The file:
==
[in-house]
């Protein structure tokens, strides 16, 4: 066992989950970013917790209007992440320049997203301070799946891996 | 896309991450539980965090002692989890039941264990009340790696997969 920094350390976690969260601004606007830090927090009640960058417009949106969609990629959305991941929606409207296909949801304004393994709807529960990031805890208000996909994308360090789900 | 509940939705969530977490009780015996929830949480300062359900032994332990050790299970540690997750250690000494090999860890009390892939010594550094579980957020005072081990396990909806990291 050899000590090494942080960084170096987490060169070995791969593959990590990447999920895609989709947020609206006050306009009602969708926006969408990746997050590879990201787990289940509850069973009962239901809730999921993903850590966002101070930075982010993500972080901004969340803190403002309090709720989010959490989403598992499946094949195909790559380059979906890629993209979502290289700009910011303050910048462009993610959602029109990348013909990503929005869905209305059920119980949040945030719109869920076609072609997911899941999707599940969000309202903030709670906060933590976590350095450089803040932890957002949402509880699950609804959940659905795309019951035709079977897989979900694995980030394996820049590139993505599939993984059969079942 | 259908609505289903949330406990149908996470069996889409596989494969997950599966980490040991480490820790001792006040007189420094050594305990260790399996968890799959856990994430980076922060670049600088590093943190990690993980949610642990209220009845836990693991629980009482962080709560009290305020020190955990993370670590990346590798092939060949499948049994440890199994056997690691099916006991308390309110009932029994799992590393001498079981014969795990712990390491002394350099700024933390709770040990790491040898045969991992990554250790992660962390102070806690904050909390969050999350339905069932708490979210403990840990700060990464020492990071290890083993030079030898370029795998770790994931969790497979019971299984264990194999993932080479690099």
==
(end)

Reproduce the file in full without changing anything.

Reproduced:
[in-house]
């Protein structure tokens, strides 16, 4: 066992989950970013917790209007992440320049997203301070799946891996 | 896309991450539980965090002692989890039941264990009340790696997969 920094350390976690969260601004606007830090927090009640960058417009949106969609990629959305991941929606409207296909949801304004393994709807529960990031805890208000996909994308360090789900 | 509940939705969530977490009780015996929830949480300062359900032994332990050790299970540690997750250690000494090999860890009390892939010594550094579980957020005072081990396990909806990291 050899000590090494942080960084170096987490060169070995791969593959990590990447999920895609989709947020609206006050306009009602969708926006969408990746997050590879990201787990289940509850069973009962239901809730999921993903850590966002101070930075982010993500972080901004969340803190403002309090709720989010959490989403598992499946094949195909790559380059979906890629993209979502290289700009910011303050910048462009993610959602029109990348013909990503929005869905209305059920119980949040945030719109869920076609072609997911899941999707599940969000309202903030709670906060933590976590350095450089803040932890957002949402509880699950609804959940659905795309019951035709079977897989979900694995980030394996820049590139993505599939993984059969079942 | 259908609505289903949330406990149908996470069996889409596989494969997950599966980490040991480490820790001792006040007189420094050594305990260790399996968890799959856990994430980076922060670049600088590093943190990690993980949610642990209220009845836990693991629980009482962080709560009290305020020190955990993370670590990346590798092939060949499948049994440890199994056997690691099916006991308390309110009932029994799992590393001498079981014969795990712990390491002394350099700024933390709770040990790491040898045969991992990554250790992660962390102070806690904050909390969050999350339905069932708490979210403990840990700060990464020492990071290890083993030079030898370029795998770790994931969790497979019971299984264990194999993932080479690099």